As is often the case with sanctions, international measures against the Uzbek leadership were somewhat blunt, hitting also reform-oriented regime politicians, e.g. the Uzbek Minister of Defence, Kadyr Gulyamov. Western critics of the sanctions have also argued that the only result was to drive Uzbekistan into the arms of Russia, while at the same time losing all possibilities for Western influence over political developments in the country.

Until now, the real events that took place in Andijon have remained obscure. The 70 minute recording now obtained by the New York Times gives a more nuanced picture of events leading up to the massacre. Recordings show the demonstrations after the prison-break but before troops arrived to quash the rebellion. Most of the demonstrators are unarmed civilians, but a number of armed insurgents and criminals take cover in the crowd. Also, a convicted murderer as well as a known female drug-dealer are agitating to the crowd to stir up wider protests. It is simply obvious that some of the escaped prisoners try to exploit the situation to their own advantage. However, it is even more obvious that the overwhelming majority of demonstrators are unarmed civilians exercising their democratic rights. Also, young men making Molotov cocktails are portrayed. When fire fighters arrive to put out fires ignited by insurgents, they are not only hindered to do so, but also taken hostage.

That public protests of this kind should warrant action by the police or interior ministry troops is clear. Needless to state, Uzbekistan - as any other state - has the right to preserve public order by the legal means at hand. However, there is no excuse for massacring civilians in the process of returning order. It is all too evident that the Karimov regime knowingly used excessive force to set an example to the Uzbek people to put an end to protests that had been growing throughout Uzbekistan during Spring 2005. That armed insurgents and criminals used civilians as cover and exploited public discontent in Andijon can never motivate indiscriminate shooting at civilians. Uzbekistan committed a haineous act against its own people no matter what the rationale for it might have been. That the now published recordings gives a more nuanced picture of events does not change this in the least, but only adds to what many observers guessed already from the outset, given the factors involved. Andijon still stands out as Karimov's worst crime. Let us but hope that the world and the Uzbek people will escape a repetion of similar events elsewhere, despite continued repression.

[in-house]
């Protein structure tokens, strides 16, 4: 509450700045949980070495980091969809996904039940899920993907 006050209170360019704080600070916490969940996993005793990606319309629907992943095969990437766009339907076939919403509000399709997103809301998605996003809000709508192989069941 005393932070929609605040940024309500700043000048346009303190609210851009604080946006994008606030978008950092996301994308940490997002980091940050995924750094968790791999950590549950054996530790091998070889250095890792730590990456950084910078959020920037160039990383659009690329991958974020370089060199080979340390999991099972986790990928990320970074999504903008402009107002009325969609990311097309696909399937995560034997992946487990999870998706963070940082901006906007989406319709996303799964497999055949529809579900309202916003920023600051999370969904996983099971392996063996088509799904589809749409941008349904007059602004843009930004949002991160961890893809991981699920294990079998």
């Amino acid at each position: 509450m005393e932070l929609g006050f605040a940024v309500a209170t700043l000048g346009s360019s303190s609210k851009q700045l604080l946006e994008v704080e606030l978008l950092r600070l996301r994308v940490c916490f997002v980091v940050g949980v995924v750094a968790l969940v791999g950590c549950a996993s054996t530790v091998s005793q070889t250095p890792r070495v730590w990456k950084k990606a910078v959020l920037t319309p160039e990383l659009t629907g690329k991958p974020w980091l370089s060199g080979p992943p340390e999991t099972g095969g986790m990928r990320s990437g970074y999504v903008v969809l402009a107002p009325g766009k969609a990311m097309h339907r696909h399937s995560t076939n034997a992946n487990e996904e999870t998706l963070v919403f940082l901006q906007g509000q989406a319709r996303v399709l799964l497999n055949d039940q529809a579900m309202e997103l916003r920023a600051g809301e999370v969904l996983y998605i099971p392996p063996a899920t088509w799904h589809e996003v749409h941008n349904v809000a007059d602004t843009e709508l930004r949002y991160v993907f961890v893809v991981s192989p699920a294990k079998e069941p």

1 comment:

W. Shedd said...

Not to excuse the horrible actions of the Uzbekistan government against its citizens in Andijon - but its heavy crack-down on civilians should be viewed through the lens of the so-called "Tulip Revolution" in neighboring Kyrgyzstan just months before. That revolution started as civilian protests in Jalal-Abad (also Ferghana valley) and Osh ... with the protestors/rebels actually driving north to continue protests in Bishkek, bringing it to the very doors of the Kyrgyz White House.

Even though the Ferghana valley is shared by three nations, it is in many ways, a single like-minded region. It sounds like the Uzbek government was looking for continued strife from the region, was prepared to come down upon it hard, and essentially did that - in an act of preemptive self-preservation.

At least that is how I view the governments paranoid motives for the massacre.